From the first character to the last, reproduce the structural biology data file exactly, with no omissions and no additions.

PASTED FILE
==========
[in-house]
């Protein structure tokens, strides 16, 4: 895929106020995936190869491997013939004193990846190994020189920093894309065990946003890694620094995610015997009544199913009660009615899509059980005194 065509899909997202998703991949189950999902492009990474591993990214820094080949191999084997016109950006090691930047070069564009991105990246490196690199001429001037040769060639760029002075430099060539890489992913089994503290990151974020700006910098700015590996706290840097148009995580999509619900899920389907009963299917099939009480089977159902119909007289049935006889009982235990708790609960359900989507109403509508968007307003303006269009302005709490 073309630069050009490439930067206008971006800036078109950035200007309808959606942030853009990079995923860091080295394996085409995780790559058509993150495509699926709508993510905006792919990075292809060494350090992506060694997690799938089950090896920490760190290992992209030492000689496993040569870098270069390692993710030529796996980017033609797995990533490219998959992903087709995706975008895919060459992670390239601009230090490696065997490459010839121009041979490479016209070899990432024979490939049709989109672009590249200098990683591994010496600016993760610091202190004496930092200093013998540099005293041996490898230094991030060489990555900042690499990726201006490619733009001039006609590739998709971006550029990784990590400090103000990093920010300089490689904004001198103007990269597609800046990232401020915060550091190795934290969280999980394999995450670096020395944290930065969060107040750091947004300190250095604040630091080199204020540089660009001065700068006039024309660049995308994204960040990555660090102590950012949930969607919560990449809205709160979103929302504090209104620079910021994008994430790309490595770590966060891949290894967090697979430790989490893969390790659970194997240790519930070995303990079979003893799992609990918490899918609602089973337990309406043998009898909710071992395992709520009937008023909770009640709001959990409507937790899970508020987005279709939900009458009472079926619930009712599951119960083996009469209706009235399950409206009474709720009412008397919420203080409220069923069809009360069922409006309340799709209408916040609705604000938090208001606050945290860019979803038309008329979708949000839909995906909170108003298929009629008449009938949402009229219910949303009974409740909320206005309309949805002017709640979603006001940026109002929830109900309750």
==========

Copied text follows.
[in-house]
């Protein structure tokens, strides 16, 4: 895929106020995936190869491997013939004193990846190994020189920093894309065990946003890694620094995610015997009544199913009660009615899509059980005194 065509899909997202998703991949189950999902492009990474591993990214820094080949191999084997016109950006090691930047070069564009991105990246490196690199001429001037040769060639760029002075430099060539890489992913089994503290990151974020700006910098700015590996706290840097148009995580999509619900899920389907009963299917099939009480089977159902119909007289049935006889009982235990708790609960359900989507109403509508968007307003303006269009302005709490 073309630069050009490439930067206008971006800036078109950035200007309808959606942030853009990079995923860091080295394996085409995780790559058509993150495509699926709508993510905006792919990075292809060494350090992506060694997690799938089950090896920490760190290992992209030492000689496993040569870098270069390692993710030529796996980017033609797995990533490219998959992903087709995706975008895919060459992670390239601009230090490696065997490459010839121009041979490479016209070899990432024979490939049709989109672009590249200098990683591994010496600016993760610091202190004496930092200093013998540099005293041996490898230094991030060489990555900042690499990726201006490619733009001039006609590739998709971006550029990784990590400090103000990093920010300089490689904004001198103007990269597609800046990232401020915060550091190795934290969280999980394999995450670096020395944290930065969060107040750091947004300190250095604040630091080199204020540089660009001065700068006039024309660049995308994204960040990555660090102590950012949930969607919560990449809205709160979103929302504090209104620079910021994008994430790309490595770590966060891949290894967090697979430790989490893969390790659970194997240790519930070995303990079979003893799992609990918490899918609602089973337990309406043998009898909710071992395992709520009937008023909770009640709001959990409507937790899970508020987005279709939900009458009472079926619930009712599951119960083996009469209706009235399950409206009474709720009412008397919420203080409220069923069809009360069922409006309340799709209408916040609705604000938090208001606050945290860019979803038309008329979708949000839909995906909170108003298929009629008449009938949402009229219910949303009974409740909320206005309309949805002017709640979603006001940026109002929830109900309750």